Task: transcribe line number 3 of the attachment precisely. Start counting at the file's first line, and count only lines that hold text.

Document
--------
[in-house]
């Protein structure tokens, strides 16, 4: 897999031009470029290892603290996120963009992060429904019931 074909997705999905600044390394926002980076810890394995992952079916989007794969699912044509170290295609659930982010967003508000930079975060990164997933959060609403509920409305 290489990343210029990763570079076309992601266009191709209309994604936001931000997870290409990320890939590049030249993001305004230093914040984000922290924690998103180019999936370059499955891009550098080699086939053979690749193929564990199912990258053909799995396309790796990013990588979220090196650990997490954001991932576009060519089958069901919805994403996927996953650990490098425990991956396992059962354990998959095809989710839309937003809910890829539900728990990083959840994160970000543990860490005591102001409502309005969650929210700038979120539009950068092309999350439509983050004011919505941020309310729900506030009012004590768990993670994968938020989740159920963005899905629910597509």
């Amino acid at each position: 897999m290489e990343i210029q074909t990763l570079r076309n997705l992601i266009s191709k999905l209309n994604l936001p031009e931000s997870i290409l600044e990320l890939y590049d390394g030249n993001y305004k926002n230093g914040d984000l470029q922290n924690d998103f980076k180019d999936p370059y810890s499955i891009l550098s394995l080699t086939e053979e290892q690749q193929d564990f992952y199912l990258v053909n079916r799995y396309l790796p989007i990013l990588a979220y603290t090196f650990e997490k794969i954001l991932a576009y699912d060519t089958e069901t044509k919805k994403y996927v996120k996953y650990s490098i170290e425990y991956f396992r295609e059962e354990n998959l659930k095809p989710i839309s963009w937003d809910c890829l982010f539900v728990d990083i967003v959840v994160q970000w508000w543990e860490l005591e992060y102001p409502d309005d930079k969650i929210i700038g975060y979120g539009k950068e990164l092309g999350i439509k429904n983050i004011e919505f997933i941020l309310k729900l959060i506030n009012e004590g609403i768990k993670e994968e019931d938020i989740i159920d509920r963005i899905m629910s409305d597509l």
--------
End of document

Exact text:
């Amino acid at each position: 897999m290489e990343i210029q074909t990763l570079r076309n997705l992601i266009s191709k999905l209309n994604l936001p031009e931000s997870i290409l600044e990320l890939y590049d390394g030249n993001y305004k926002n230093g914040d984000l470029q922290n924690d998103f980076k180019d999936p370059y810890s499955i891009l550098s394995l080699t086939e053979e290892q690749q193929d564990f992952y199912l990258v053909n079916r799995y396309l790796p989007i990013l990588a979220y603290t090196f650990e997490k794969i954001l991932a576009y699912d060519t089958e069901t044509k919805k994403y996927v996120k996953y650990s490098i170290e425990y991956f396992r295609e059962e354990n998959l659930k095809p989710i839309s963009w937003d809910c890829l982010f539900v728990d990083i967003v959840v994160q970000w508000w543990e860490l005591e992060y102001p409502d309005d930079k969650i929210i700038g975060y979120g539009k950068e990164l092309g999350i439509k429904n983050i004011e919505f997933i941020l309310k729900l959060i506030n009012e004590g609403i768990k993670e994968e019931d938020i989740i159920d509920r963005i899905m629910s409305d597509l």